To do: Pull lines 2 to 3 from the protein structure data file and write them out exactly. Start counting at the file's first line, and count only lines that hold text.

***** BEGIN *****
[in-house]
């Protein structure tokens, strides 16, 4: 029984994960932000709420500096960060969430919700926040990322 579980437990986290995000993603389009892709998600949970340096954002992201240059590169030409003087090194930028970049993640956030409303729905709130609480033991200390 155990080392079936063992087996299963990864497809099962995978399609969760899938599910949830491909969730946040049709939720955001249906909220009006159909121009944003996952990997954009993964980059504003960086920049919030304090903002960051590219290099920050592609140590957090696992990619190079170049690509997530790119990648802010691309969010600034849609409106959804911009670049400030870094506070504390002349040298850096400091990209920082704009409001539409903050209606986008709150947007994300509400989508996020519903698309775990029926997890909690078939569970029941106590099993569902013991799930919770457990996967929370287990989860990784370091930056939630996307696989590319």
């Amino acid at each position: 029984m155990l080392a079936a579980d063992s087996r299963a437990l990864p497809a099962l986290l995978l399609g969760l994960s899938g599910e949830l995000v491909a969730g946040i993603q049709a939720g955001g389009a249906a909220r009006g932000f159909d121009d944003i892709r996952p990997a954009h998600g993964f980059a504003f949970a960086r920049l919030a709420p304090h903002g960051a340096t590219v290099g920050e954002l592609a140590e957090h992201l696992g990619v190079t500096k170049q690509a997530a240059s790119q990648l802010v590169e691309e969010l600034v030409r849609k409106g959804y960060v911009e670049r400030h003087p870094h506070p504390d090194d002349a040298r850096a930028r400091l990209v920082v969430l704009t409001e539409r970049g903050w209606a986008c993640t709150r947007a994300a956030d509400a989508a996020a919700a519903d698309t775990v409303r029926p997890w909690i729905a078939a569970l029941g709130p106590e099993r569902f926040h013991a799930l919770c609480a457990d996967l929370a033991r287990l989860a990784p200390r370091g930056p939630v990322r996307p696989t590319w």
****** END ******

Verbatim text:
């Protein structure tokens, strides 16, 4: 029984994960932000709420500096960060969430919700926040990322 579980437990986290995000993603389009892709998600949970340096954002992201240059590169030409003087090194930028970049993640956030409303729905709130609480033991200390 155990080392079936063992087996299963990864497809099962995978399609969760899938599910949830491909969730946040049709939720955001249906909220009006159909121009944003996952990997954009993964980059504003960086920049919030304090903002960051590219290099920050592609140590957090696992990619190079170049690509997530790119990648802010691309969010600034849609409106959804911009670049400030870094506070504390002349040298850096400091990209920082704009409001539409903050209606986008709150947007994300509400989508996020519903698309775990029926997890909690078939569970029941106590099993569902013991799930919770457990996967929370287990989860990784370091930056939630996307696989590319």
């Amino acid at each position: 029984m155990l080392a079936a579980d063992s087996r299963a437990l990864p497809a099962l986290l995978l399609g969760l994960s899938g599910e949830l995000v491909a969730g946040i993603q049709a939720g955001g389009a249906a909220r009006g932000f159909d121009d944003i892709r996952p990997a954009h998600g993964f980059a504003f949970a960086r920049l919030a709420p304090h903002g960051a340096t590219v290099g920050e954002l592609a140590e957090h992201l696992g990619v190079t500096k170049q690509a997530a240059s790119q990648l802010v590169e691309e969010l600034v030409r849609k409106g959804y960060v911009e670049r400030h003087p870094h506070p504390d090194d002349a040298r850096a930028r400091l990209v920082v969430l704009t409001e539409r970049g903050w209606a986008c993640t709150r947007a994300a956030d509400a989508a996020a919700a519903d698309t775990v409303r029926p997890w909690i729905a078939a569970l029941g709130p106590e099993r569902f926040h013991a799930l919770c609480a457990d996967l929370a033991r287990l989860a990784p200390r370091g930056p939630v990322r996307p696989t590319w």